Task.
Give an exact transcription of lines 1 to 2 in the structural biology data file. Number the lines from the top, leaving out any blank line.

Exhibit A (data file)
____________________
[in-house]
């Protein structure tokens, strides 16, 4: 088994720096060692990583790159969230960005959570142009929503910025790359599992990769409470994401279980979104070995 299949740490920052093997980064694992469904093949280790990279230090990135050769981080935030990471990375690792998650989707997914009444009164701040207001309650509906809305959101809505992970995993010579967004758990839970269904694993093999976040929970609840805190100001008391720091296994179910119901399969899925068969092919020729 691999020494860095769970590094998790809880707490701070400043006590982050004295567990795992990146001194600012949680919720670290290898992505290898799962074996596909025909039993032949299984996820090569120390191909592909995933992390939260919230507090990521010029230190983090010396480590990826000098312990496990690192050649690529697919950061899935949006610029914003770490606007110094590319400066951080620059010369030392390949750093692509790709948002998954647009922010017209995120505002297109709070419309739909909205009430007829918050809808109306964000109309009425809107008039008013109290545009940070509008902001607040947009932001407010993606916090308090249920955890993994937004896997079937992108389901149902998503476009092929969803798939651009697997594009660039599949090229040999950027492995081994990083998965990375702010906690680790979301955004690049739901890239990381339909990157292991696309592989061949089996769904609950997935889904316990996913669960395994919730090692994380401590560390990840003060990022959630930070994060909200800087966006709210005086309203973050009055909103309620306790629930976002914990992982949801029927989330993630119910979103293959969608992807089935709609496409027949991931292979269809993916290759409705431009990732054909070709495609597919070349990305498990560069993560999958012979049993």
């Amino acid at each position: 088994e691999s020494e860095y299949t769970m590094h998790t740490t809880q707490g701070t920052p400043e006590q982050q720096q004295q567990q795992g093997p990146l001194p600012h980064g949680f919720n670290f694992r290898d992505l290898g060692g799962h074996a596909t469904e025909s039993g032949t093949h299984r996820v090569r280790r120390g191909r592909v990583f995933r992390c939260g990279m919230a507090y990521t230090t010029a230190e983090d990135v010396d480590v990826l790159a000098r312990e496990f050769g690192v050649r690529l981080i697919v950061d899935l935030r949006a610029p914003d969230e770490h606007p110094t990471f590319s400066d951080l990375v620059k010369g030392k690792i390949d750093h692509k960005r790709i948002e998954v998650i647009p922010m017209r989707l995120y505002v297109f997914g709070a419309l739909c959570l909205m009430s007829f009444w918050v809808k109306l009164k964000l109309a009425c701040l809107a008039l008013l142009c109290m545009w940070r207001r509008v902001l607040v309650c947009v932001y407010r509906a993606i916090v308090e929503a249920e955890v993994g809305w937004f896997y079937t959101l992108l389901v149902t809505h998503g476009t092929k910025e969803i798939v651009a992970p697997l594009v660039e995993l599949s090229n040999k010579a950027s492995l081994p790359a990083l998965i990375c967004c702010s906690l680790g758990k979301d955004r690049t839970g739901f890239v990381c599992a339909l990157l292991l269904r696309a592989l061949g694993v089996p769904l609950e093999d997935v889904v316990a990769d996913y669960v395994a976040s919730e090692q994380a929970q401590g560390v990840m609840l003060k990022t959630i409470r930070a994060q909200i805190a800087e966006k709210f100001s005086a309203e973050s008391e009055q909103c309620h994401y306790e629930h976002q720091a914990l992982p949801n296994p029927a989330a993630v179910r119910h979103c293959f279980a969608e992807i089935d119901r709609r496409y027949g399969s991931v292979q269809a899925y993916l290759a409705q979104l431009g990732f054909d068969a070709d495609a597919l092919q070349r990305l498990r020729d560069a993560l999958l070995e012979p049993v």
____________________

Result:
[in-house]
């Protein structure tokens, strides 16, 4: 088994720096060692990583790159969230960005959570142009929503910025790359599992990769409470994401279980979104070995 299949740490920052093997980064694992469904093949280790990279230090990135050769981080935030990471990375690792998650989707997914009444009164701040207001309650509906809305959101809505992970995993010579967004758990839970269904694993093999976040929970609840805190100001008391720091296994179910119901399969899925068969092919020729 691999020494860095769970590094998790809880707490701070400043006590982050004295567990795992990146001194600012949680919720670290290898992505290898799962074996596909025909039993032949299984996820090569120390191909592909995933992390939260919230507090990521010029230190983090010396480590990826000098312990496990690192050649690529697919950061899935949006610029914003770490606007110094590319400066951080620059010369030392390949750093692509790709948002998954647009922010017209995120505002297109709070419309739909909205009430007829918050809808109306964000109309009425809107008039008013109290545009940070509008902001607040947009932001407010993606916090308090249920955890993994937004896997079937992108389901149902998503476009092929969803798939651009697997594009660039599949090229040999950027492995081994990083998965990375702010906690680790979301955004690049739901890239990381339909990157292991696309592989061949089996769904609950997935889904316990996913669960395994919730090692994380401590560390990840003060990022959630930070994060909200800087966006709210005086309203973050009055909103309620306790629930976002914990992982949801029927989330993630119910979103293959969608992807089935709609496409027949991931292979269809993916290759409705431009990732054909070709495609597919070349990305498990560069993560999958012979049993």